You have fallen for a simulated phishing email attack coordinated by the Signature IT department and the Department of Homeland Security. Had this been an actual attack you may have triggered a virus or Ransomware attack on Signature or possibly your personal information.
This is a training exercise and we are not tracking individual results. We look at the summary data to gauge the overall status of Signature.
Phishing attacks use email or malicious websites to gain personal or company information by posing as a legitimate organization or person. Often these will appear to come from credit card companies or a healthcare organization you regularly work with. In some cases they will even appear to be from coworkers or management.
Things to watch for:
- Verify the From email address is actually who it claims to be. If you don’t see the actual address, you can hover the mouse over the address, or sometimes there is a “Detail” link or some other way to view the actual sender’s address.
- If there are links in the email, hover the mouse over the links to display the web address for the link. If you don’t recognize the address, don’t click on it.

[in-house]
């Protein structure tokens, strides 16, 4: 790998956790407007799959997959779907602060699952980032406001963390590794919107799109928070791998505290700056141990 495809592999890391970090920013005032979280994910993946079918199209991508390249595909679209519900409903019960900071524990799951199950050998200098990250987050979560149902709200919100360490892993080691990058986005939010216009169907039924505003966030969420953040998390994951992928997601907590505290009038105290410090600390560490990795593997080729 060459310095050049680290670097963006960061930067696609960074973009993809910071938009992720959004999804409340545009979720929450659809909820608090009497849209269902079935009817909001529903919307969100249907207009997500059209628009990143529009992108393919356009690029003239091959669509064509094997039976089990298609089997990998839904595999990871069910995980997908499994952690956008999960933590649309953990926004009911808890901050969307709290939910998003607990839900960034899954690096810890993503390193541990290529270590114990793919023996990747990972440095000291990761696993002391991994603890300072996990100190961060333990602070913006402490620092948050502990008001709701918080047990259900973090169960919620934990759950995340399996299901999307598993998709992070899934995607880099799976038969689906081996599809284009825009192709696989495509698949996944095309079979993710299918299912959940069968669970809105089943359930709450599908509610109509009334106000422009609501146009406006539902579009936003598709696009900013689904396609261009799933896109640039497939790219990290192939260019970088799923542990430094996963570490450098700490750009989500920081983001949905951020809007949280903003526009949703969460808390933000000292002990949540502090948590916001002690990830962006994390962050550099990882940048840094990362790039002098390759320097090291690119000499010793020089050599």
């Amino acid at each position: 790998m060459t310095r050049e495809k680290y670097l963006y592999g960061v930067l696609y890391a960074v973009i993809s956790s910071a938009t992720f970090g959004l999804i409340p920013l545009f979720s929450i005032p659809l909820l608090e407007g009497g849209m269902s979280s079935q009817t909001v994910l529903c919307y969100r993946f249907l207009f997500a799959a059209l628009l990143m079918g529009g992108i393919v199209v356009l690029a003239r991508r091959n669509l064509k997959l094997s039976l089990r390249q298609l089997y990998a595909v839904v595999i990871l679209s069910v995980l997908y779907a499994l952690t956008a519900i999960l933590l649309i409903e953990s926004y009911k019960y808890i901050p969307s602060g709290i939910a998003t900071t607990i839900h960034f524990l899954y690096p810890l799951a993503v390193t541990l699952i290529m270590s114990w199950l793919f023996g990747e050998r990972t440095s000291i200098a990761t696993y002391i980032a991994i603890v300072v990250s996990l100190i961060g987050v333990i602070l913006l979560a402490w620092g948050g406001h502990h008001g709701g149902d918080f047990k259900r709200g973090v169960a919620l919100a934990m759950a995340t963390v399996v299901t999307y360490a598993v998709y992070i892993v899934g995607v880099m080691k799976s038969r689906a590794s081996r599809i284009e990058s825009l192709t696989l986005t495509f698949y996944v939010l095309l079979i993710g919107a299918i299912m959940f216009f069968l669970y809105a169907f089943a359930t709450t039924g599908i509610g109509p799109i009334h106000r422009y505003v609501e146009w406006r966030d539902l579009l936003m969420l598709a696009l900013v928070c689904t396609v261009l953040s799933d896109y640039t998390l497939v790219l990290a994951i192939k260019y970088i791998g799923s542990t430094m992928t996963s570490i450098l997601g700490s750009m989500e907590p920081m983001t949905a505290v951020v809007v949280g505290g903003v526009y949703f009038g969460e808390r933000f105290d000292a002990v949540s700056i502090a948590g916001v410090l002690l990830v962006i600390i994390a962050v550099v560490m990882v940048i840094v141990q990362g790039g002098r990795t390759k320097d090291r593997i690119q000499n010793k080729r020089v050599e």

- Check for misspelling and bad grammar. Often these attempts are from other countries and a bad translation can give it away. Likewise, the logos and graphics may be a poor imitation of the actual company’s logo.
- Ask yourself if you would expect this email from the sender. Is this email unusual or unexpected? If so, contact the person through other means to verify the email is legitimate.
- Often phishing emails will have a sense of urgency. It needs to be resolved today or even within the hour. This is to trick you into following the instructions before you get to thinking about it. And also because they can’t stay in one place for too long.
Any time you get an email that seems unusual please stop and verify it by contacting the sender through other means. Or contact your IT support to have them verify its authenticity.